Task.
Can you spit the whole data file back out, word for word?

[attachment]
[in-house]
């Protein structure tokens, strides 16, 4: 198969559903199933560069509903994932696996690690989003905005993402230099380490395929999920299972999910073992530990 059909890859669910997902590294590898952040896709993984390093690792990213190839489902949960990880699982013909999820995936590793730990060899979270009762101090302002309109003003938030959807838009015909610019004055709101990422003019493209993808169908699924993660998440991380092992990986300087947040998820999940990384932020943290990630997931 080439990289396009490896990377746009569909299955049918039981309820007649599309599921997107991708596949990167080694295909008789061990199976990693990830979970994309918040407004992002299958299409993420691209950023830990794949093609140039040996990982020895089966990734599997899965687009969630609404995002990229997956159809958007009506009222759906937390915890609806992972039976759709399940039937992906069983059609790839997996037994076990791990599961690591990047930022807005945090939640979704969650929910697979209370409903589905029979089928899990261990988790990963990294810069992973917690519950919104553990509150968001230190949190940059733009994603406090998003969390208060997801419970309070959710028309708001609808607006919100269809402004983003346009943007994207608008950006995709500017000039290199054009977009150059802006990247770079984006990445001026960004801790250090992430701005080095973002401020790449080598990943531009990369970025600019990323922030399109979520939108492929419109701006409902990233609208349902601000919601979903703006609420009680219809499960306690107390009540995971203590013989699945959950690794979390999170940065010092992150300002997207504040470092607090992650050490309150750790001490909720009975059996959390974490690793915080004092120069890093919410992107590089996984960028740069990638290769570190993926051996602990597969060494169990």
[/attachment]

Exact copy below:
[in-house]
């Protein structure tokens, strides 16, 4: 198969559903199933560069509903994932696996690690989003905005993402230099380490395929999920299972999910073992530990 059909890859669910997902590294590898952040896709993984390093690792990213190839489902949960990880699982013909999820995936590793730990060899979270009762101090302002309109003003938030959807838009015909610019004055709101990422003019493209993808169908699924993660998440991380092992990986300087947040998820999940990384932020943290990630997931 080439990289396009490896990377746009569909299955049918039981309820007649599309599921997107991708596949990167080694295909008789061990199976990693990830979970994309918040407004992002299958299409993420691209950023830990794949093609140039040996990982020895089966990734599997899965687009969630609404995002990229997956159809958007009506009222759906937390915890609806992972039976759709399940039937992906069983059609790839997996037994076990791990599961690591990047930022807005945090939640979704969650929910697979209370409903589905029979089928899990261990988790990963990294810069992973917690519950919104553990509150968001230190949190940059733009994603406090998003969390208060997801419970309070959710028309708001609808607006919100269809402004983003346009943007994207608008950006995709500017000039290199054009977009150059802006990247770079984006990445001026960004801790250090992430701005080095973002401020790449080598990943531009990369970025600019990323922030399109979520939108492929419109701006409902990233609208349902601000919601979903703006609420009680219809499960306690107390009540995971203590013989699945959950690794979390999170940065010092992150300002997207504040470092607090992650050490309150750790001490909720009975059996959390974490690793915080004092120069890093919410992107590089996984960028740069990638290769570190993926051996602990597969060494169990």